Regulators: Beware of climate risks in actuarial forecasts
Regulators are warning that risks from climate change pose a significant threat to the quality and accuracy of actuarial work.
This latest warning from the Joint Forum on Actuarial Regulation – which includes representatives from the Financial Reporting Council, Financial Conduct Authority and the Pensions Regulator – was outlined in its Risk Perspective report, published this week.
The report is yet another warning to the corporate sector that a changing climate is building systemic risk on several fronts.
As a result, the JFAR recommends that actuaries specifically assess “the impact of their exposures from physical, transition and liability risks related to climate change” and ensure these are fully incorporated into their work.
This latest warning follows a growing number of warnings to the corporate sector to be on their guard for threats to their business, due to climate change.
At the start of the year, the World Economic Forum warned that climate change and related risks – biodiversity loss, extreme weather and water and food crises – were all major threats and the likelihood of them impacting countries and economies would only increase in the next decade.
This week’s report by the JFAR once again underscored that “climate-related issues represent a material, financial risk to future economic and market conditions.”
It concluded: “The direct, and indirect consequences, of climate and environmental changes are also likely to impact claims experience and modelling assumptions.”
A separate warning was published by the International Monetary Fund, which called for tighter rules requiring listed companies to disclose the risks to their business models posed by climate change. It argued that the piecemeal voluntary approach currently operated in many jurisdictions did not go far enough.
In the UK, the FCA and TPR have increased requirements on pension funds to report the impact of climate change on their portfolios and scheme member outcomes, while the FCA has signalled its intention to place more requirements on listed companies to disclose climate change risks.
Meanwhile, the European Union continues to develop its sustainability ‘taxonomy’, a set of definitions that will make it more straightforward to understand what activities contribute to climate change and inform the bloc’s approach to regulation.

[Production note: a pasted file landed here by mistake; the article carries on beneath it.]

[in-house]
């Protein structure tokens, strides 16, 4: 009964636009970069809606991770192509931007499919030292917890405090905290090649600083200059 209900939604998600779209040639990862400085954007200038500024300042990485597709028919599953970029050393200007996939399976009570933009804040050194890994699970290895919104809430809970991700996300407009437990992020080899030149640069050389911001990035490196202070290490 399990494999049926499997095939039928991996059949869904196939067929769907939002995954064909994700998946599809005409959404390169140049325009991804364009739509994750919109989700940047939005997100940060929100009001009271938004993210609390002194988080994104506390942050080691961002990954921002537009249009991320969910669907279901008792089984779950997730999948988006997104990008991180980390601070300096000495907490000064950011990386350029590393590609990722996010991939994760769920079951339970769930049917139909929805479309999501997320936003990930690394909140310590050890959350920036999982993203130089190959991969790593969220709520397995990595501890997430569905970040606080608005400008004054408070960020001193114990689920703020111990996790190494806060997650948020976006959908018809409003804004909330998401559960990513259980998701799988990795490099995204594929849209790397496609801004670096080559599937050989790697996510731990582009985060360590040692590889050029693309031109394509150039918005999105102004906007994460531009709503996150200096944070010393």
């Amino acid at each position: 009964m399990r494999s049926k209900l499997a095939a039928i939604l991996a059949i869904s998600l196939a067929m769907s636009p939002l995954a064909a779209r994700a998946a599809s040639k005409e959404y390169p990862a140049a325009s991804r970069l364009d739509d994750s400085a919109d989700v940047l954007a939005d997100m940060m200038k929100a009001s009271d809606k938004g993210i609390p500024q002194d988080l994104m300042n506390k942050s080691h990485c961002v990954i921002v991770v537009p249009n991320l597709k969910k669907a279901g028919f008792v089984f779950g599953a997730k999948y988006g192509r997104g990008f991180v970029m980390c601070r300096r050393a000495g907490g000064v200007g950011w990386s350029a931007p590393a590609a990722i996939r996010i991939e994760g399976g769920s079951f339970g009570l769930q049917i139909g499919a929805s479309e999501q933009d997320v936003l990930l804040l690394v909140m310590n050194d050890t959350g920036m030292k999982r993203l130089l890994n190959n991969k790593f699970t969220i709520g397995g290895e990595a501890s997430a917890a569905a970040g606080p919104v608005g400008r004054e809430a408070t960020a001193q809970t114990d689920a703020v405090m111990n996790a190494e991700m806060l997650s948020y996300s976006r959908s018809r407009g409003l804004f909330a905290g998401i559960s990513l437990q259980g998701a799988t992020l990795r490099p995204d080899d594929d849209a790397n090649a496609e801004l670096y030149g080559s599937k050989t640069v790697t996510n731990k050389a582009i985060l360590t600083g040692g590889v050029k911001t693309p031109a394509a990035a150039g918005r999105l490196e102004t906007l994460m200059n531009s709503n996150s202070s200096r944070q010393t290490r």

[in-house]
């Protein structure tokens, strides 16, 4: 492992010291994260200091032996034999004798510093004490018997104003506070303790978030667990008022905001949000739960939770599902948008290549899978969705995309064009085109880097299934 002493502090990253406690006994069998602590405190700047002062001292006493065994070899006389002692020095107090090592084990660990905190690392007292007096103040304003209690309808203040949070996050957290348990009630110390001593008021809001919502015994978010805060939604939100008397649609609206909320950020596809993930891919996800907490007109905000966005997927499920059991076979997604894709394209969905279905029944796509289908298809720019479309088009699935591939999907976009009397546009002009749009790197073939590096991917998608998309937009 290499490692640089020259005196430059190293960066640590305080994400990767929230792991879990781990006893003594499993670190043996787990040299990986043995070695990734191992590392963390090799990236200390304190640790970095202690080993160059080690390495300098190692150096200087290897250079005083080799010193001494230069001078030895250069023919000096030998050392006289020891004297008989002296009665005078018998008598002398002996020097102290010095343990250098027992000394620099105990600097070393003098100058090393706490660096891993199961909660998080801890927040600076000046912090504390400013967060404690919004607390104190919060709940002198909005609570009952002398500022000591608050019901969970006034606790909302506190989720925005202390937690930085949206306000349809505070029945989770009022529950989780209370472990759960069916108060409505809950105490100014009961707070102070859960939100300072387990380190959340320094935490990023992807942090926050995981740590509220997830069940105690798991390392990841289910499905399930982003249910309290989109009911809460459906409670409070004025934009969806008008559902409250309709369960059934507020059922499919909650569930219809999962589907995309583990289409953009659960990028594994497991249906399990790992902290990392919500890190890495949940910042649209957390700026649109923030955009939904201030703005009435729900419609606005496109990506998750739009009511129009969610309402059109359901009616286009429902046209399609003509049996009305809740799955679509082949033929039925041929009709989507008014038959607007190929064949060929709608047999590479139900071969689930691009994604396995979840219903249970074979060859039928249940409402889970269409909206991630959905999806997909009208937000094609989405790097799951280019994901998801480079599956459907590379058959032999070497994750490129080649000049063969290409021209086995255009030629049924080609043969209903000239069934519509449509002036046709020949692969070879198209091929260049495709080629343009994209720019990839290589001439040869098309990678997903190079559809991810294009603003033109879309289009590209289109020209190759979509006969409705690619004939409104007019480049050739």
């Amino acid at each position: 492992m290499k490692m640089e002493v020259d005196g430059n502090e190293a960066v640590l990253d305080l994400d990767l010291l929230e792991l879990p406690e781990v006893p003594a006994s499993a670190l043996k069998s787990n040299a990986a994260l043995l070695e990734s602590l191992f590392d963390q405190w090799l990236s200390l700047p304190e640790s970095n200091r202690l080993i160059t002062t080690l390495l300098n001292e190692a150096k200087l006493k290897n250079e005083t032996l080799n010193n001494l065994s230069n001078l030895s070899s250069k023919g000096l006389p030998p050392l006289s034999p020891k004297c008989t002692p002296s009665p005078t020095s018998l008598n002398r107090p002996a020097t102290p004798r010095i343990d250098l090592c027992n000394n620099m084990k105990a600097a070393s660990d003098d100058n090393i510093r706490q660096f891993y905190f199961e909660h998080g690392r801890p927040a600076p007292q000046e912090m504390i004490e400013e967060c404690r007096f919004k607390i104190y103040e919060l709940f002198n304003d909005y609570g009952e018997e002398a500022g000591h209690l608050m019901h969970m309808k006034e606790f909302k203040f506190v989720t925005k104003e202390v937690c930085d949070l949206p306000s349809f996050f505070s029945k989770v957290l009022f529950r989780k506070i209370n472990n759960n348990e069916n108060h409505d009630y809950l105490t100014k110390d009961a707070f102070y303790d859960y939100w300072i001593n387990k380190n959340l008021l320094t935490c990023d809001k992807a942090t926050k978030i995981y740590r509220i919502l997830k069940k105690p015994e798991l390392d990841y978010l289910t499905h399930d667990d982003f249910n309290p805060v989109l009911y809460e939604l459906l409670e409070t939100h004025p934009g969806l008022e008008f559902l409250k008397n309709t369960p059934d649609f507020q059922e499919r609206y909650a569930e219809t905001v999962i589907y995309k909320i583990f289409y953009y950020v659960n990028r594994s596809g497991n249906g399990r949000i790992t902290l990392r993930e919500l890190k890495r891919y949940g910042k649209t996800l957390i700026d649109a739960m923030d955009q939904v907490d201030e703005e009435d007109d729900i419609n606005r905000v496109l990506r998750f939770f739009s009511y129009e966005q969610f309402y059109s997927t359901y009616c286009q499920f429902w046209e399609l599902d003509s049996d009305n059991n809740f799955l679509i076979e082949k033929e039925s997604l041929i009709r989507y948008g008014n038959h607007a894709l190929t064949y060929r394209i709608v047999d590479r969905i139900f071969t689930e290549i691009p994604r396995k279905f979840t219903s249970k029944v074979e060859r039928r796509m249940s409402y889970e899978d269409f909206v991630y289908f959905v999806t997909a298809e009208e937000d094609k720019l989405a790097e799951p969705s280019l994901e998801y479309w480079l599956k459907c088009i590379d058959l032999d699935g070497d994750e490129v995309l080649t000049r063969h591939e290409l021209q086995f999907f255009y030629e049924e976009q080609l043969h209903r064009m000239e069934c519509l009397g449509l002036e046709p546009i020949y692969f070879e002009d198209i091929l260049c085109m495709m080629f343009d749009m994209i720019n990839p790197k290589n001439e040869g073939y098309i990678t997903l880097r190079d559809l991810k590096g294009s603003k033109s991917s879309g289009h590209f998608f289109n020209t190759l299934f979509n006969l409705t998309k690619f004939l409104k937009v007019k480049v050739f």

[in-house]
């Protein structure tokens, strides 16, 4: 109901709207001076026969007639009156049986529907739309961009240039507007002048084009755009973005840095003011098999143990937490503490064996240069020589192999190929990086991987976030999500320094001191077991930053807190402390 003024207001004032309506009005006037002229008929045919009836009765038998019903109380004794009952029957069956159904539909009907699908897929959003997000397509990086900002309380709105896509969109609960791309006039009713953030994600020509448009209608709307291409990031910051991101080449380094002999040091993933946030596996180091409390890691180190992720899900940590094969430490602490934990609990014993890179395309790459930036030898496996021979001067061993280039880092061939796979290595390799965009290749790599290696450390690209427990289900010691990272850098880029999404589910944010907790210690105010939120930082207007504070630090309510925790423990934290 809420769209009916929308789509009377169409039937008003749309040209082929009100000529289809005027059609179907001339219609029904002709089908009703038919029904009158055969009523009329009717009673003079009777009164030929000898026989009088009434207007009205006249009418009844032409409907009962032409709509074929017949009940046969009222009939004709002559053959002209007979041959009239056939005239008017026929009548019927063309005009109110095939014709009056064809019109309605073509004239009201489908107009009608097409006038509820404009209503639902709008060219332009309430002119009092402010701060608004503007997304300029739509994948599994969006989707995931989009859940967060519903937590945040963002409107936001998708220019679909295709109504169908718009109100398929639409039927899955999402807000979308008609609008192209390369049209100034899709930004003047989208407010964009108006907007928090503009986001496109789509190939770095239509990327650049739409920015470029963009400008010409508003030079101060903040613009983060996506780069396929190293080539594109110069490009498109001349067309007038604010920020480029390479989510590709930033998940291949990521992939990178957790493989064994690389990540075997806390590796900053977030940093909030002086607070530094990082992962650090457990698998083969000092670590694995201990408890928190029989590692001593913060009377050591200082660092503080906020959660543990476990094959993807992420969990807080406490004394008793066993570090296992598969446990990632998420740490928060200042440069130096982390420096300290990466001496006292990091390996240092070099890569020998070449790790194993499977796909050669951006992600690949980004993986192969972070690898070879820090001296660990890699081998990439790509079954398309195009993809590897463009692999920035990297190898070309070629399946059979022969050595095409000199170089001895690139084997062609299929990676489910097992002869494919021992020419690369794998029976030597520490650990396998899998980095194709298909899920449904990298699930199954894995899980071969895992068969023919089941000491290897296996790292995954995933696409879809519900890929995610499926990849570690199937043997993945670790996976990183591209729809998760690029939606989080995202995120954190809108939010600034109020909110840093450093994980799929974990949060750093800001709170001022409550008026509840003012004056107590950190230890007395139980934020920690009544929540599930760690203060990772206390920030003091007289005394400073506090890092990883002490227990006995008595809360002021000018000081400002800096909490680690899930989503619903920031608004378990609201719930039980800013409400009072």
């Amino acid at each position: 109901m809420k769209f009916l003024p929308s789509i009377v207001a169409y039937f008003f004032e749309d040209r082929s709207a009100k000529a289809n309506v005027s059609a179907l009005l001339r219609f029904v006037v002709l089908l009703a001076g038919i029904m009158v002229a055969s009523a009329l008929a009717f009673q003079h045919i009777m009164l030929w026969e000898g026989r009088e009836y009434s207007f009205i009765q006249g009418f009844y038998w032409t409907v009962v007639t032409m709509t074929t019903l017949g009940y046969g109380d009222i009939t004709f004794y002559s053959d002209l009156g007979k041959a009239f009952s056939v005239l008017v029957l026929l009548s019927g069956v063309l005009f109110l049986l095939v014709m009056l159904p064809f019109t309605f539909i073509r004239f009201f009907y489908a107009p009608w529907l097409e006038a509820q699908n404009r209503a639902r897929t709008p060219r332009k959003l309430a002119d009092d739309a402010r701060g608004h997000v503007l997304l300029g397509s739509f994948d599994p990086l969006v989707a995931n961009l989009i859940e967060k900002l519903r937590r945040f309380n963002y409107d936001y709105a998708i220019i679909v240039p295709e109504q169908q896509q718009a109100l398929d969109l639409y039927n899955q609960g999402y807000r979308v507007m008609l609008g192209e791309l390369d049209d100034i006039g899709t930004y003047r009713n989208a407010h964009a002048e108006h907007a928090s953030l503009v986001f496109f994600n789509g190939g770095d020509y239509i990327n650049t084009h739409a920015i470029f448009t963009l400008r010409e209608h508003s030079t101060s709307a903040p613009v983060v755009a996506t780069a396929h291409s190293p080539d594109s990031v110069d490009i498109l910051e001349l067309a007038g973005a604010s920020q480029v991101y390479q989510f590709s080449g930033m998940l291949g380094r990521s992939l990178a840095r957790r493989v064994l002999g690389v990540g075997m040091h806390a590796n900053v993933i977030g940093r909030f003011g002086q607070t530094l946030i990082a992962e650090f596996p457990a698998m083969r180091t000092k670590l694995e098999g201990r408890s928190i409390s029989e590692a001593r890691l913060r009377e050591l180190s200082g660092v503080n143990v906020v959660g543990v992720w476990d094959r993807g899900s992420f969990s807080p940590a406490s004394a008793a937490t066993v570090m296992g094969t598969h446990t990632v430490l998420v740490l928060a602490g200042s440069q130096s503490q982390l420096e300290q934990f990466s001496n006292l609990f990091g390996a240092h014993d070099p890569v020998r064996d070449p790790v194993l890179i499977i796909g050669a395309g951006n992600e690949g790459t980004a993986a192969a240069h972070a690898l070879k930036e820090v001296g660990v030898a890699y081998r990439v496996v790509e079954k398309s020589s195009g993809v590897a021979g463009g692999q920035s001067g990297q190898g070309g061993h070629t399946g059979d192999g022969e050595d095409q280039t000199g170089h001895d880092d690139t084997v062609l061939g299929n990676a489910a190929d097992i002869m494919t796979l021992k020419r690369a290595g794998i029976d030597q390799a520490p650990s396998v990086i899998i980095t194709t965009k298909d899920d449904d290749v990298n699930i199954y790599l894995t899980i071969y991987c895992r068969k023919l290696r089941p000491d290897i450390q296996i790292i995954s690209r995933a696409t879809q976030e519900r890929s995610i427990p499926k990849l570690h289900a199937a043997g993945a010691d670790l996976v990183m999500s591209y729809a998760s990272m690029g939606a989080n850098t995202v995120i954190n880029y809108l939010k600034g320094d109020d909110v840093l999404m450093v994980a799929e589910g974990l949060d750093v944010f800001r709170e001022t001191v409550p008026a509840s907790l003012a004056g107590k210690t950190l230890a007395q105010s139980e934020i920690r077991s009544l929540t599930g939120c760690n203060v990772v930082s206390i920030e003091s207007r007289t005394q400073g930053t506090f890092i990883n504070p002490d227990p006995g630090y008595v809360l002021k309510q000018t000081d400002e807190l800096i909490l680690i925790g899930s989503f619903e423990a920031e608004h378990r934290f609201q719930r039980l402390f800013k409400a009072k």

The regulatory direction could not be clearer. However, it is still evident from the lack of action from many areas of financial services that companies have not invested in the expertise necessary to interpret these new rules and guidelines and engage with them positively.
For example, many investors that make use of stock lending do not incorporate ESG principles into their strategies, despite moves from major asset owners and campaign groups to draw attention to the issue.
The Pan Asia Securities Lending Association (PASLA) recently raised concerns that a significant proportion of investors did not consider ESG factors in their stock lending programmes, despite the availability of data and technology to allow them to, for example, call back stocks to protect investor voting rights.
More than two thirds (68%) of respondents to a PASLA survey said they did not have a dedicated ESG team or specialist within their securities lending business.
When regulators, politicians and end clients are all aligned in their demands on financial services providers and the corporate sector, this level of uptake suggests either a failure to respect client demand and regulatory pressure, or a failure to communicate the benefits of an ESG approach.
Climate and environmental issues are not peripheral risks – they are core to almost every company due to the major impacts they will have.
The Intergovernmental Panel on Climate Change’s landmark 2018 report set out the risks in stark terms, warning of more and deadlier heatwaves, floods, wildfires and other “natural” disasters. All of these will impact on economies and the corporate sector, and no one can afford to ignore the risks or the opportunities to mitigate them.Last Updated: 12 June 2020